Looking Into the Mirror

Today I completed reading The Last Train to London, by Meg Waite Clayton. It left me saddened. The title caught me when I first picked it up at the library, as do most of the books I read. The premise of this one is what I call historical fiction which by my definition it is a fictional story based on historical events.

The story is told through the eyes of a Dutch woman Geertruida Wijsmuller-Meijer who preferred to be called Tante Truus (Aunty Truus). She is responsible for rescuing ten thousand Jewish children from the Nazis during World War Two by transporting them to Holland and then to England between 1933 -1940. The story is beautiful and inspiring, but the ruthlessness of the Nazi regime that perpetrated their racism upon so many people made me sad.

Deep seated emotions of hatred were opened in my mind by remembering WWII and Nazi atrocities. War stories and news reels of the fighting taught me to hate all Germans and Japanese. It was a struggle to unlearn and reprogram my mind to believe that not all Germans were Nazis. A few years after the war ended my brother Bill was drafted into the army, and was sent to serve in Germany. He spent two years there in the peacetime reconstruction period. He wound up bringing home a German girl to marry. It was she who taught me to separate the average German citizen from the Nazi’s. I thank her for changing my mind.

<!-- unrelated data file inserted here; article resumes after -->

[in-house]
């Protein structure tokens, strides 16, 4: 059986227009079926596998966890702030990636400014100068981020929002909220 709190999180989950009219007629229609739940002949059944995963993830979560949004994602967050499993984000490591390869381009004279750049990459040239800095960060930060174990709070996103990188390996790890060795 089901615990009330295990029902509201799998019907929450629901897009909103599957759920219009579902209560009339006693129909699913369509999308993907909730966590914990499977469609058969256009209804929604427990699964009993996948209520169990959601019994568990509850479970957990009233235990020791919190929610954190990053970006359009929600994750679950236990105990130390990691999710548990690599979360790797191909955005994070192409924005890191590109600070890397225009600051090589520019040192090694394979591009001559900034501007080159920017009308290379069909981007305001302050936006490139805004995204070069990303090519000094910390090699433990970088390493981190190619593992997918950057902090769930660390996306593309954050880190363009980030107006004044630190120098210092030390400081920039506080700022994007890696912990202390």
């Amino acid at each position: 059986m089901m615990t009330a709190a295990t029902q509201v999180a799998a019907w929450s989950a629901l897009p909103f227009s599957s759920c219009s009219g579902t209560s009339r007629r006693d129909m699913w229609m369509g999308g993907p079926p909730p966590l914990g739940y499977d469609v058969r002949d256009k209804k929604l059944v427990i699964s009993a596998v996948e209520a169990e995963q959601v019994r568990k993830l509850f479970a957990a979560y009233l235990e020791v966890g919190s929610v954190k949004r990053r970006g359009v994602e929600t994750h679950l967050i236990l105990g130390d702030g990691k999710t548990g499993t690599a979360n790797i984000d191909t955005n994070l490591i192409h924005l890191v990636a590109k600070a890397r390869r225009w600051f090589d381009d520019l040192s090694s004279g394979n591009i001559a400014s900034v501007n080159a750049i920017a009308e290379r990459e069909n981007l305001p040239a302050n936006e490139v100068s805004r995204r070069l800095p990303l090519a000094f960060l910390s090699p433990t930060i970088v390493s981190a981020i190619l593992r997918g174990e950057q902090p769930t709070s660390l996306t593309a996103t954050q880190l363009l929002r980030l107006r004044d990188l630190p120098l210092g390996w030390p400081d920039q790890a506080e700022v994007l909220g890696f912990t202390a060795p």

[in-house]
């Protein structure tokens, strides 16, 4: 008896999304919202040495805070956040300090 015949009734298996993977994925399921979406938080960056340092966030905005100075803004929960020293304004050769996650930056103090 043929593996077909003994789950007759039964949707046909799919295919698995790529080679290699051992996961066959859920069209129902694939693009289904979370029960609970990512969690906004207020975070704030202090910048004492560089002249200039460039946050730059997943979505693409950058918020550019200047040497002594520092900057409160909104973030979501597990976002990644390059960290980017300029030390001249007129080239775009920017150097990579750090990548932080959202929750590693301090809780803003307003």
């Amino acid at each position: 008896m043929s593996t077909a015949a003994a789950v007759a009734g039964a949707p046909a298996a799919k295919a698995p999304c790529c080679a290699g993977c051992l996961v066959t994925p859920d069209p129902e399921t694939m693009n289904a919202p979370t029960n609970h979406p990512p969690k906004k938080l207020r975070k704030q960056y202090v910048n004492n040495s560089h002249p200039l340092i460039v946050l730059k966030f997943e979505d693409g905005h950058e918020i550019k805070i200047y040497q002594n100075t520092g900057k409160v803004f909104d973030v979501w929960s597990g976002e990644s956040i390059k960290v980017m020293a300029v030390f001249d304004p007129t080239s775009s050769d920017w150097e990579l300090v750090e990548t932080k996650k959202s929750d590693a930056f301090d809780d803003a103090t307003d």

When I watched our own American people terrorizing cities over the last couple of years with their “peaceful” protests it mirrors the action of the Nazis who “peacefully”(I use the term “peacefully” as sarcastically as possible) took over Austria, Czechoslovakia, Poland, France, and Holland with their “loving” treatment of the local citizens who dared resist. If one didn’t do and act as they were told they were shot, beaten, sent to work camps and treated like slaves. Violence, confiscation, and destruction of personal property, torture, and imprisonment were the order of the day. Of course Jews were the primary target, but so were non-jews who resisted or, God forbid, helped a Jew. The one difference between a Nazi demonstration and a BLM, ANTIFA, or George Floyd demonstration was the American protests were totally conducted by citizens, while the Nazis were done by the full German military.

No doubt, it will take me several days to get over this emotional reaction to a story, but I am glad I read it. The phrase “never again” becomes meaningful. The trouble as I see it, is that it has been eighty-five years since these atrocities took place, and there are not very many people remaining alive to be able to reawaken these emotions. It frightens me to think that it will take a new Nazi-like movement in America to reteach us the lessons of damage that can be done by perpetrating such racist hatred.